Scientists Found a New Solution to Boom Long-lasting Memory—Molecular mTORC2
If we want to remember something for a long time, we need to through a procedure in which the long-term memory starts with a short-term memory and consolidation, such as repetition, as least that is what older studies showed. Several days ago, some researchers found another solution, a critical mechanism, a molecular—mTORC2 (mammalian target of rapamycin complex 2).
The research findings were published on the Nature Neuroscience.
Memories accompany us with our whole life. They record our happiness, sorrow, anger, excitement etc. But there are still some people that suffer memory-related conditions. Thus understanding the precise mechanism by which memories are stored in the brain will lead to the development of new treatments for conditions associated with memory loss.
From previous neuroscience studies, scientists have known that new protein synthesis derived from brain cells or brain neurons is decisive for memory storage. In the study, researchers found a new mechanism. They found mTORC2 regulates memory formation by modulating actin fibers, which is an important component of the architectural structure of the neuron. These actin fibers keep stable changes in synaptic strength.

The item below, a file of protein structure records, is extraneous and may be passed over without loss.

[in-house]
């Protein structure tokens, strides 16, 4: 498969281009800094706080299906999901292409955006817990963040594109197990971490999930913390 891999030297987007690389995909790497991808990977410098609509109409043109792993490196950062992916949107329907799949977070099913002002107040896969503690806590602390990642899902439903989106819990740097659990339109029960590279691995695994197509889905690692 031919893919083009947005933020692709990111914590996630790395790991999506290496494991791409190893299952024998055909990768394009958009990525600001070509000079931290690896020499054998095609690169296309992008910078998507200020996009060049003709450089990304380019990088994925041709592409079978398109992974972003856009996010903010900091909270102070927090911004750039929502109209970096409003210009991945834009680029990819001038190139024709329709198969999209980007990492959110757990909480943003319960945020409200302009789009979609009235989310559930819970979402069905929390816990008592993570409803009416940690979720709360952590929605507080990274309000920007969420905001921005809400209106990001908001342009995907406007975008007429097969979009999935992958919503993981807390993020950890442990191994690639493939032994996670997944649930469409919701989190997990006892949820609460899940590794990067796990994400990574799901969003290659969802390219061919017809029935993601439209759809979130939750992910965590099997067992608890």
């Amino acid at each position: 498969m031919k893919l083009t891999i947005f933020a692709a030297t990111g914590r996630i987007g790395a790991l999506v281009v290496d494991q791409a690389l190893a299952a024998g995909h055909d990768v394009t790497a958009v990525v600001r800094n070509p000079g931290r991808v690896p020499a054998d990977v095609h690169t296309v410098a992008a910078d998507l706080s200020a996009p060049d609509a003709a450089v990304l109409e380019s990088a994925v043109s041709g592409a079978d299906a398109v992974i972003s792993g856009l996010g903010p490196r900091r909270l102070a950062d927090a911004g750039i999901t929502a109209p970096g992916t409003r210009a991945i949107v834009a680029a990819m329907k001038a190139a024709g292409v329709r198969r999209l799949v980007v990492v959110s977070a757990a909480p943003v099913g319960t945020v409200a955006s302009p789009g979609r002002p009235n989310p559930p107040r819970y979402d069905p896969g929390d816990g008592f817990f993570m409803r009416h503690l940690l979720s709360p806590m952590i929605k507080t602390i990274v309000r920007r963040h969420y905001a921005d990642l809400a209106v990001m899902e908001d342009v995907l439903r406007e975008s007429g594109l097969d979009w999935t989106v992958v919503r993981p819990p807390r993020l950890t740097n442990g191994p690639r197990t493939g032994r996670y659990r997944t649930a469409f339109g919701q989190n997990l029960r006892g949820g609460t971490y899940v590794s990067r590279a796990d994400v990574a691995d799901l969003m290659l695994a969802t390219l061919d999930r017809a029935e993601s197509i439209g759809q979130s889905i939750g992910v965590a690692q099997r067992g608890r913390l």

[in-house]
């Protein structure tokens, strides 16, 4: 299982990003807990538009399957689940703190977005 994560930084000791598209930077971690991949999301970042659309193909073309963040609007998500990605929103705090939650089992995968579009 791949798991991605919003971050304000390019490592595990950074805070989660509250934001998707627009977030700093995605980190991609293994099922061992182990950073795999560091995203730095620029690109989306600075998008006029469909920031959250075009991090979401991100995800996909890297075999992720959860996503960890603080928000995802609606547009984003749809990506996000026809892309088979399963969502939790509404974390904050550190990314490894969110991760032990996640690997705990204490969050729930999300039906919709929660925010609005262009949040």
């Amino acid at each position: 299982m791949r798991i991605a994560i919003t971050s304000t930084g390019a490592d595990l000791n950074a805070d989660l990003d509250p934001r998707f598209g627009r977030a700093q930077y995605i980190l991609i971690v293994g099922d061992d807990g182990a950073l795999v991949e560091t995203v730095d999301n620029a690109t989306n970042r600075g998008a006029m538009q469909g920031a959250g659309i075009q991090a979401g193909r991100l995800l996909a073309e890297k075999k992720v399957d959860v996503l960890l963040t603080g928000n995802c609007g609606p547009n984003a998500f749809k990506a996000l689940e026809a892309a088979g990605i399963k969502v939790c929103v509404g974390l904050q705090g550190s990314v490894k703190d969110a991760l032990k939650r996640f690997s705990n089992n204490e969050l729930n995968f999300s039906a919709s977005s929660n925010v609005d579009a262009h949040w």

In order to thoroughly figure out the mechanism, researchers used genetically-engineered mice, after turning off mTORC2 in the hippocampus and surrounding areas, they found these mice have normal short-term memory, but no long-term memories. Similar to human patients with injury in the hippocampus, these mutant mice were no longer able to form new long-lasting memories.
Humans and animals have evolved for a long time with millions of years, but the memory regulation role of mTORC2 on the mice suggested that its role has been maintained. Like mTORC2-deficient mice, fruit flies lacking TORC2 show defective long-term memory storage. So far, some researchers try to develop drugs targeting on the molecular as well as actin polymerization to facilitate the long-standing memory, for example, turning on mTORC2 or even actin polymerization.
The team has identified a small molecule that by activating mTORC2 and consequently actin polymerization enhances not only the synaptic strength between nerve cells but also long-term memory formation. In addition, researchers found that by directly promoting actin polymerization, with a second drug, long-term memory is generated more easily.